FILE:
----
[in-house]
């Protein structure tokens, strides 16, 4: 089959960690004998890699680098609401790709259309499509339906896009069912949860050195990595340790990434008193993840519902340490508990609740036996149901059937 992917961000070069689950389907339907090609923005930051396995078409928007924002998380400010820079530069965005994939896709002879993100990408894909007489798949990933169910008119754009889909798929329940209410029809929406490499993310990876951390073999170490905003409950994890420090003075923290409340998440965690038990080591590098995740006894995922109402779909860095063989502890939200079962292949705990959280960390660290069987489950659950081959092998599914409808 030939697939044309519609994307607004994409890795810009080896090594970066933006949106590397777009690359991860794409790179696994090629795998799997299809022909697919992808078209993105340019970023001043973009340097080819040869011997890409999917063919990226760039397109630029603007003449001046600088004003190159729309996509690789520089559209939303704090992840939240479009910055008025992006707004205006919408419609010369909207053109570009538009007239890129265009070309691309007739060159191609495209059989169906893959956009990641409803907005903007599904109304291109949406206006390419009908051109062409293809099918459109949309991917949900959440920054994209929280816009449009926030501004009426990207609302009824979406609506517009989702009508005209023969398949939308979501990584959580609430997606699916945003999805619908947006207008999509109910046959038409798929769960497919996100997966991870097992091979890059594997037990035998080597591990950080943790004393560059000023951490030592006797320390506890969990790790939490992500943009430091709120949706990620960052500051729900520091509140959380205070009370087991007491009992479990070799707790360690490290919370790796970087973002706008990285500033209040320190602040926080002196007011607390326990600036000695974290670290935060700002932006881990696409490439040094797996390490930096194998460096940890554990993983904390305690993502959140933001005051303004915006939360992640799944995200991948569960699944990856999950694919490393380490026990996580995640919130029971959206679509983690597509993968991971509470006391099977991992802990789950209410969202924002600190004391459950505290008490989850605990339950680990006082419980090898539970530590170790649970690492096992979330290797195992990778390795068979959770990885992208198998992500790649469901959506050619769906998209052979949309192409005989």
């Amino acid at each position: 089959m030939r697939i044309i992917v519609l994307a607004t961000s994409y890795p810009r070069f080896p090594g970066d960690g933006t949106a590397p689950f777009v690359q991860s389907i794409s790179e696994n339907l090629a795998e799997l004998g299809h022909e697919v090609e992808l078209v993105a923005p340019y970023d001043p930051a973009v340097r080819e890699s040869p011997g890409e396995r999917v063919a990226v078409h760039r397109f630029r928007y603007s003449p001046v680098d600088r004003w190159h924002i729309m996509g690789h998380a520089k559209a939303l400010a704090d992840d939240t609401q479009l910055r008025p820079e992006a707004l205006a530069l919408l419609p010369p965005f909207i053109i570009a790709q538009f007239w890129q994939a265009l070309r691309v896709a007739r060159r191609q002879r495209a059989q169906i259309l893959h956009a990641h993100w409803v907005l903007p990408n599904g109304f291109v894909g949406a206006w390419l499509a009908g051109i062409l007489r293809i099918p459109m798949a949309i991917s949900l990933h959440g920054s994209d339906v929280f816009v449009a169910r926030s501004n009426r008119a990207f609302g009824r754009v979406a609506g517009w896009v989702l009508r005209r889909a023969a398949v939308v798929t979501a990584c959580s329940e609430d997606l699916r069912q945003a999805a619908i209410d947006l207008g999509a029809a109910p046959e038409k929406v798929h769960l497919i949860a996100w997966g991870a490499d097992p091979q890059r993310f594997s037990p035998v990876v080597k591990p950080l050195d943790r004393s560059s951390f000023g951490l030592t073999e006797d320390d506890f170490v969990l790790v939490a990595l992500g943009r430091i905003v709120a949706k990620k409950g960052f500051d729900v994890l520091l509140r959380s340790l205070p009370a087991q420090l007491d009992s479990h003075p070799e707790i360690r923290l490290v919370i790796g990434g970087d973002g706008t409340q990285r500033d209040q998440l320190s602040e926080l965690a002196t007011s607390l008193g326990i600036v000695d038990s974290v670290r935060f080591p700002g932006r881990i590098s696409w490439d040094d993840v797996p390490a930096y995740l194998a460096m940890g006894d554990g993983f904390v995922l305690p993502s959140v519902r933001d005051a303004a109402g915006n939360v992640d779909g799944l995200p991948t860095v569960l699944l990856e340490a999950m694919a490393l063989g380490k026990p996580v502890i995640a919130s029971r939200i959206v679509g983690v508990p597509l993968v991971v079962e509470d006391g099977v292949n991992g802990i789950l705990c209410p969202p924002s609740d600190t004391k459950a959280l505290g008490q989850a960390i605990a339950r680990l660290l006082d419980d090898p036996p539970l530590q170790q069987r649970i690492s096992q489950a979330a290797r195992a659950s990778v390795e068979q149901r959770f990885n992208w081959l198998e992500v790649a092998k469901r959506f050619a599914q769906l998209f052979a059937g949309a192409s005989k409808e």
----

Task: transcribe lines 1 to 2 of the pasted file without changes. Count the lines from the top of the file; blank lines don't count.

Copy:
[in-house]
């Protein structure tokens, strides 16, 4: 089959960690004998890699680098609401790709259309499509339906896009069912949860050195990595340790990434008193993840519902340490508990609740036996149901059937 992917961000070069689950389907339907090609923005930051396995078409928007924002998380400010820079530069965005994939896709002879993100990408894909007489798949990933169910008119754009889909798929329940209410029809929406490499993310990876951390073999170490905003409950994890420090003075923290409340998440965690038990080591590098995740006894995922109402779909860095063989502890939200079962292949705990959280960390660290069987489950659950081959092998599914409808 030939697939044309519609994307607004994409890795810009080896090594970066933006949106590397777009690359991860794409790179696994090629795998799997299809022909697919992808078209993105340019970023001043973009340097080819040869011997890409999917063919990226760039397109630029603007003449001046600088004003190159729309996509690789520089559209939303704090992840939240479009910055008025992006707004205006919408419609010369909207053109570009538009007239890129265009070309691309007739060159191609495209059989169906893959956009990641409803907005903007599904109304291109949406206006390419009908051109062409293809099918459109949309991917949900959440920054994209929280816009449009926030501004009426990207609302009824979406609506517009989702009508005209023969398949939308979501990584959580609430997606699916945003999805619908947006207008999509109910046959038409798929769960497919996100997966991870097992091979890059594997037990035998080597591990950080943790004393560059000023951490030592006797320390506890969990790790939490992500943009430091709120949706990620960052500051729900520091509140959380205070009370087991007491009992479990070799707790360690490290919370790796970087973002706008990285500033209040320190602040926080002196007011607390326990600036000695974290670290935060700002932006881990696409490439040094797996390490930096194998460096940890554990993983904390305690993502959140933001005051303004915006939360992640799944995200991948569960699944990856999950694919490393380490026990996580995640919130029971959206679509983690597509993968991971509470006391099977991992802990789950209410969202924002600190004391459950505290008490989850605990339950680990006082419980090898539970530590170790649970690492096992979330290797195992990778390795068979959770990885992208198998992500790649469901959506050619769906998209052979949309192409005989």